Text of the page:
Pica – A Horrifying and Fascinating Condition

More than 30 years ago, a woman by the name of Margaret Daalman came into a Rotterdam hospital complaining of a stomach ache. With a single x-ray, the answer to her problem was obvious: an enormous collection of 78 different pieces of silverware (forks and spoons) were sitting in her stomach. Surgeons quickly operated on her and removed them one by one. The reason the silverware was in her stomach? She explains: “I don’t know why but I felt an urge to eat the silverware – I could not help myself.” She further said that while she ate cutlery, she never ate knives, and couldn’t explain why.

Another strange story involved an 18-year old named Ayperi Alekseeva from Kyrgystan. For months she suffered from dehydration and malnourishment and came close to death. Doctors investigated and discovered something they’d never seen before: her stomach was entirely filled with hair. Nine pounds of it, in fact! She had been eating her own hair and fibers picked up from the floor for years.

Here at Pacific Healthcare Imaging, we help radiologists discover a lot about the insides of the bodies of their patients, both good and bad. The reason Mrs. Daalman couldn’t stop eating cutlery, and the reason why Ayperi couldn’t stop eating her own hair, is because of a specific psychological disorder called Pica.

A Dangerous Habit

Pica is the consumption of substances with no nutritional value that can include objects such as ice (pagophagia), sharp objects (acuphagia), dirt and clay (geophagia), wood or paper (xylophagia), hair or wool (trichophagia), and even burnt matches or ashes (cautopyreiophagia). The term “pica” comes from the Latin word for “magpie”, a bird famed for eating almost anything. Needless to say, consuming materials and objects such as these can lead to complications in the gastrointestinal system, including infections, the puncturing of organ tissue, toxicity, and more. The condition can occur in children, pregnant women, the developmentally disabled, and anemic patients who are lacking iron in their diets.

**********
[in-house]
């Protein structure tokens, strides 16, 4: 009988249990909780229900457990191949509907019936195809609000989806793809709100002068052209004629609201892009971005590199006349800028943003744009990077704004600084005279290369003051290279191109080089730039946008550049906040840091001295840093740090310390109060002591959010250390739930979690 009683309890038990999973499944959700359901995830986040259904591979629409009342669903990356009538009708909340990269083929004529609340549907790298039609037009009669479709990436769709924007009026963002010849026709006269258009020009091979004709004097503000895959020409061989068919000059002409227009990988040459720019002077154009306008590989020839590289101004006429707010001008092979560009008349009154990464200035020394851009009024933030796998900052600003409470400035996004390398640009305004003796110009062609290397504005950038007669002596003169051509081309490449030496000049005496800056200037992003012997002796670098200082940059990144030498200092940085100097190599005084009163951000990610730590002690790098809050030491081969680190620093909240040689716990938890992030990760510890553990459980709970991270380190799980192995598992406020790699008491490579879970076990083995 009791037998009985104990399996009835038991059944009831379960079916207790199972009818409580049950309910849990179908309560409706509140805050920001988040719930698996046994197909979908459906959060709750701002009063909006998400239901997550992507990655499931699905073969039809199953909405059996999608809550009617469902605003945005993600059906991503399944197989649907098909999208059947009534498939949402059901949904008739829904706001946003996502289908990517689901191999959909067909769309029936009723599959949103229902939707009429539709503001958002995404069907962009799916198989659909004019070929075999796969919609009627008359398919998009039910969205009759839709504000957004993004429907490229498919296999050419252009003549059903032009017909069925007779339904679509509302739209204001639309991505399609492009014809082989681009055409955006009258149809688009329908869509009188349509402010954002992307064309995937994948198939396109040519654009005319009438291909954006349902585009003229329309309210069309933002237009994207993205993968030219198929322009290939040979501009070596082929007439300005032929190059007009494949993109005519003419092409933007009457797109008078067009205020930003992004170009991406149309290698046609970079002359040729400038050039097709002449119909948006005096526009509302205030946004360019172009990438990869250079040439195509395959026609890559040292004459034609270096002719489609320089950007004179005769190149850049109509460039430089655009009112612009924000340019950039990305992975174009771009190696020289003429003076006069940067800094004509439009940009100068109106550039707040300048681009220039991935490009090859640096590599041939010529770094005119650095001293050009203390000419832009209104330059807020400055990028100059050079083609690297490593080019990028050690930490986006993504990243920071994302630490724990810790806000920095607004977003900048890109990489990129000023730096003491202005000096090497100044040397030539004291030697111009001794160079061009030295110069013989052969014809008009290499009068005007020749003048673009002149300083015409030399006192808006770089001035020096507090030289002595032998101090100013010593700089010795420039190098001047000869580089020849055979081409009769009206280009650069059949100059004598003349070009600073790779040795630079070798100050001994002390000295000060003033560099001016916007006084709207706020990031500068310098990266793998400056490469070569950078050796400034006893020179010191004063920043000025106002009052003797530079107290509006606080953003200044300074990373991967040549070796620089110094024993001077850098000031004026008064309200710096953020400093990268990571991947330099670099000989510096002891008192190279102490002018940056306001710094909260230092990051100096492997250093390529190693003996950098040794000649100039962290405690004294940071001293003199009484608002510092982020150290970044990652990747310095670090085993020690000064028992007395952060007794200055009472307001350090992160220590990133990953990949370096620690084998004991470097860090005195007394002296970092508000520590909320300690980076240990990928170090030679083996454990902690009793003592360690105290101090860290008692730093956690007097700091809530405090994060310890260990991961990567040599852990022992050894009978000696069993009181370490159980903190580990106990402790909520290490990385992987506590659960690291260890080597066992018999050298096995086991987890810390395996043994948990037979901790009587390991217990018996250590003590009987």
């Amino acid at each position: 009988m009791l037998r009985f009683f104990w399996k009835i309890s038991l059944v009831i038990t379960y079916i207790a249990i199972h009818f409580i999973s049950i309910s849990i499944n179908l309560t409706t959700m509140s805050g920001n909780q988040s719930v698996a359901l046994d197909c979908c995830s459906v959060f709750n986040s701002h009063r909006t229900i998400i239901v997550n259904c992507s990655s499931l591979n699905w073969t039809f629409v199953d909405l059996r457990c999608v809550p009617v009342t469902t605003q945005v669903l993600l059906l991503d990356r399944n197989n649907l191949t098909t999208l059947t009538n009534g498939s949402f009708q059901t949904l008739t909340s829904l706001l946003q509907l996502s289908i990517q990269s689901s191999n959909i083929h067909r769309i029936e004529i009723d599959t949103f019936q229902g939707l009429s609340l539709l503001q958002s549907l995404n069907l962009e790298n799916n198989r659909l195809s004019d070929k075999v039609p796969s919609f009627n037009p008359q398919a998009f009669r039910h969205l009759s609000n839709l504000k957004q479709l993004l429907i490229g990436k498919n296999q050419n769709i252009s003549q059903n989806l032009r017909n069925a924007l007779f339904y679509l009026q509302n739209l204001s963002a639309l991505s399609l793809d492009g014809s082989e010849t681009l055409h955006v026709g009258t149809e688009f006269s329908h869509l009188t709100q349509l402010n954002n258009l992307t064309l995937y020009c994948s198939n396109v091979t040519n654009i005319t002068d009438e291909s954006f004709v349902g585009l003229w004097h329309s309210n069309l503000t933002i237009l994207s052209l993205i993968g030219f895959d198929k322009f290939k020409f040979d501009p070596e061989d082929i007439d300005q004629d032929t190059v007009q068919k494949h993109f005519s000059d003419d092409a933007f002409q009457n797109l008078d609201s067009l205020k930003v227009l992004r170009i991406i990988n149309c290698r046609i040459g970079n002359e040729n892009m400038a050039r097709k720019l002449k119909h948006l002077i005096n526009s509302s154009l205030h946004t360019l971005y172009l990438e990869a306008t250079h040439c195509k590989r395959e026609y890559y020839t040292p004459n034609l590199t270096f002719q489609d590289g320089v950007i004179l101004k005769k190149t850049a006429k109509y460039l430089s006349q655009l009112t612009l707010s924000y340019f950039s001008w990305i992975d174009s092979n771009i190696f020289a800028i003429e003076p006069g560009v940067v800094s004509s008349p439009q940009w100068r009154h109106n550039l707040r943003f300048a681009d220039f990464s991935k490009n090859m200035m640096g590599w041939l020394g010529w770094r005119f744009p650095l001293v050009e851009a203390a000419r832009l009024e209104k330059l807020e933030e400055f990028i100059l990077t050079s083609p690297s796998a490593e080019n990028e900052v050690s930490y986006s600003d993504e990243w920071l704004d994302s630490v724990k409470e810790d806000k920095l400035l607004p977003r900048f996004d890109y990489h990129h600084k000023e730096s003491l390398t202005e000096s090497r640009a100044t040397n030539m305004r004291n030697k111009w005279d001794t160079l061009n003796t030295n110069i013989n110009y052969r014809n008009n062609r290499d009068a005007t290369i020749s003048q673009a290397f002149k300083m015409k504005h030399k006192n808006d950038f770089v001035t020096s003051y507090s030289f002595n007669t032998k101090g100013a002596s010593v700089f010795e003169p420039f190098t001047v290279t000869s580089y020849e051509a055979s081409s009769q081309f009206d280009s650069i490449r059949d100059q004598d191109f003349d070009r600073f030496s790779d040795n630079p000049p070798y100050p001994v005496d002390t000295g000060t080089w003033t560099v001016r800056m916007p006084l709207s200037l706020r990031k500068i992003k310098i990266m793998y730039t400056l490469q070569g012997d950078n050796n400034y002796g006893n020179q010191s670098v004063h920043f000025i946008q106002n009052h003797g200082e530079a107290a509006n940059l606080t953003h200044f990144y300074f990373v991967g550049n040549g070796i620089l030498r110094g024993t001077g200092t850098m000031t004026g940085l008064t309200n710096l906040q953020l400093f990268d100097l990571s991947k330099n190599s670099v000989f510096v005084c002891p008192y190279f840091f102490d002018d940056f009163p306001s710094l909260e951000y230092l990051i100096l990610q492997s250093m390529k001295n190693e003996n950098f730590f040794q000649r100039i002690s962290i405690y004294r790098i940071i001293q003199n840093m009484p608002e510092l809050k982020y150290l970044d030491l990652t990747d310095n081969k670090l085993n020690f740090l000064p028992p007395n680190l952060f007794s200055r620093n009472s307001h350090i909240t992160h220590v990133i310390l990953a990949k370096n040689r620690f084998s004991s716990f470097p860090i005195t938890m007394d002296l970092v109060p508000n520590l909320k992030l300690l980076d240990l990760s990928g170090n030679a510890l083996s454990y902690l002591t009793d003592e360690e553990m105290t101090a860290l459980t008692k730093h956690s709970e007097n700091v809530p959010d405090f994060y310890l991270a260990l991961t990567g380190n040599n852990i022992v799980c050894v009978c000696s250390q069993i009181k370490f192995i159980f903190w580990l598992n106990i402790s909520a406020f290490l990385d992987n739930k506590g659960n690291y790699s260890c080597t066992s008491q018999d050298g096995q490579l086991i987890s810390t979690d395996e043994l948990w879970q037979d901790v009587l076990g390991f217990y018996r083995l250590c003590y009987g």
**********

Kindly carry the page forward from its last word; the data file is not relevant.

Treatment for pica varies from patient to patient but isn’t too dissimilar to treating someone who has a severe addiction. Removing the person from the cues and situations that stimulate the negative habit and building better habits through positive reinforcement has shown to reduce pica severity by as much as 80% in people with intellectual disabilities.

No matter what conditions your patients face, you should always have the tools you require to help their quality of life improve. That’s where Pacific Healthcare Imaging comes in. We offer the finest used and refurbished medical imaging equipment for offices, hospitals, and clinics. Contact us today for more information!